Long Live Trees
Long Live Trees
Cover: The Ghosts of Their Departed Leaves 4 © Natasha Newton www.natasha-newton.co.uk
Christopher Andreae can see the wood for the trees. Under the Greenwood: Picturing the British Tree from Constable to Kurt Jackson by Anne Anderson and others. Sansom & Company, 2013 ISBN: 9781908326300
Everyone loves trees, don’t they? Particularly artists? Well – yes and no.
As you might expect – and as is abundantly shown in this thought-provoking book originally published to coincide with a two-part exhibition at the St Barbe Museum and Art Gallery in Lymington – trees are not merely seen by artists as natural objects of magnificent beauty. As one contributor, Hannah Maybank, puts it, “they offer us the prospect of darkness and light, arbour and menace”.
Another artist, Clare Woods, is drawn to the “human” in them – “a branch that looks like an arm, a fallen tree that looks like a sleeping person...”. For Lesley Slight, “old woods...have a residue of the ancient and primordial, and a timeless quality...”.
Michael Porter observes that “there is something about trees that is both menacing and reassuring”. Mick Moon, although he appreciates the intricate beauty of trees, is “more interested in them as a device offered for abstraction and articulation of surface”.
Nick Schlee says he often thinks of trees “as being individuals in themselves, as scurrying crowds of people or sometimes as ranked armies waiting to attack”.
The value of this book is that all the paintings and drawings that were exhibited are reproduced in it. It discusses in a number of essays the history of its subject.
The first half of the book is history. A fine and varied selection of works by artists of the ‘past’ – from the 18th to the 20th century – is illustrated. Samuel Palmer and John Constable preside, the ‘visionary’ and the ‘naturalist’. Their influence on later painters is unquestionable, well into the 20th Century. Palmer’s intensity was a crucial ingredient in the development of the work of Graham Sutherland, John Craxton, Eric Ravilious and Clare Leighton.
The second half of the book is devoted to contemporary artists (a few of them quoted above) who explore the potential of trees. Some of them recognise in their work the long history of trees in art; but others certainly investigate ways in which we might look at trees today with as little history as possible, by using modern technology as well as old-fashioned painterly skills and media. Photography and digital images are of central interest to many of them, and there are tributes paid to the work of the digitally entranced David Hockney in this respect (though he is not included) and to a photorealist like John Salt (who is).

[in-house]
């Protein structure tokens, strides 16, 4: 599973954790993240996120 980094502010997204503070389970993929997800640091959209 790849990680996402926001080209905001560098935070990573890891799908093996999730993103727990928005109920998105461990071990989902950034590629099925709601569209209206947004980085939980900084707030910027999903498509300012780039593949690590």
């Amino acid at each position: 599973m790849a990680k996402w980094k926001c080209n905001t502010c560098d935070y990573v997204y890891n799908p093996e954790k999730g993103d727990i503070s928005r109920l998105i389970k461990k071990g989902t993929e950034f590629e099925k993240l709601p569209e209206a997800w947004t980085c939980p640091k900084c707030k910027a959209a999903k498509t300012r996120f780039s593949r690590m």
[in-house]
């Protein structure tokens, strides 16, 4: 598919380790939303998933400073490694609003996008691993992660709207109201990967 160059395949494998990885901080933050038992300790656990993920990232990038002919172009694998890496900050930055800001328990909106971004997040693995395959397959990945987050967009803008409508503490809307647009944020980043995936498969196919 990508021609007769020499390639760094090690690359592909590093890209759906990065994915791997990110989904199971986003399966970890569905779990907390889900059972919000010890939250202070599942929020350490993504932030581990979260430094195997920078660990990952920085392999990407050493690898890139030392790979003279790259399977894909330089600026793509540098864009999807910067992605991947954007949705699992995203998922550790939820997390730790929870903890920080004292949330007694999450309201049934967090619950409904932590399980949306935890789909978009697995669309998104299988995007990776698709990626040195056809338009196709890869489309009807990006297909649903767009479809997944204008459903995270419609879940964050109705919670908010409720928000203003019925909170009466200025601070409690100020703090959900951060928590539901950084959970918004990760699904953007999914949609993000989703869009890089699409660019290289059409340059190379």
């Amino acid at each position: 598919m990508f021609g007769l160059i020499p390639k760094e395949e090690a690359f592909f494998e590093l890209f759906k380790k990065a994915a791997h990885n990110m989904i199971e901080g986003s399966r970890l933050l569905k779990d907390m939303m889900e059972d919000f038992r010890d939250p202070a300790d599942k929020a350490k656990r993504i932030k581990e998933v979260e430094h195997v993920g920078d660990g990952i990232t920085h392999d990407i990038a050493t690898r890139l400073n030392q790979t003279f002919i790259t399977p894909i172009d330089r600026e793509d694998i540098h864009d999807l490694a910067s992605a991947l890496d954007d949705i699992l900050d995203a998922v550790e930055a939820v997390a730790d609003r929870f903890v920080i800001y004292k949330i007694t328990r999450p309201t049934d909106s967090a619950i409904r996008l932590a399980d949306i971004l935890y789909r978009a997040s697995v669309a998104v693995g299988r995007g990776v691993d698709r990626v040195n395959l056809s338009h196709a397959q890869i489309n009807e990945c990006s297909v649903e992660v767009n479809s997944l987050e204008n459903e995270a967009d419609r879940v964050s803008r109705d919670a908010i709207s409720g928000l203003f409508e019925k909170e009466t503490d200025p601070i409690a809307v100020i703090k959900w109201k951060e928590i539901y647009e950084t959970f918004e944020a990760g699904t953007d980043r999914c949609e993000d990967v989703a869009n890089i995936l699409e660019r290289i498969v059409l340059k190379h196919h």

Hockney seems to use technology as a way of stimulating his own eyes to appreciate freshly – to re-see if you like – trees. Salt, while he “likes to include trees” in his paintings, creates a photographic realism that is so inclusive that there is no apparent selectivity or hierarchy in it. And this kind of unvarying fidelity to photographic detail, permitting little imaginative emphasis or expressiveness once the overall image is chosen, is shared among quite a number of the contemporary artists featured.
Trees as a subject for paintings, old or new, carry with them an inevitable sense of tradition. Some sort of neo-romanticism or simple love of Nature hovers in the interstices of even the most contemporary work. In other words, trees don’t change much from period to period, even if our ways of representing them do.
The words ‘British Tree’ in the title of book are not taken too literally. Among the contemporary artists included are an American, a Japanese and a German artist. Christiane Baumgartner, in her commentary on her contribution Im Walde, makes the interesting point that “in Germany, there are almost no more ancient woodlands. Everything is measured, calculated, marked and recorded… The mystical and the mysterious…of the last centuries” she writes, have “disappeared”.
In parts of Britain there are real efforts now to reinstate ancient woodland. Woods and long-lived trees are an indelible symbol of the British national character and of our romantic, rural dream of what is right, natural, and in need of protection. It seems more than likely that artists, so devotedly depicting and celebrating trees over the centuries, have contributed, in their own potent way, to this keen appreciation. And hearteningly they continue to do so today.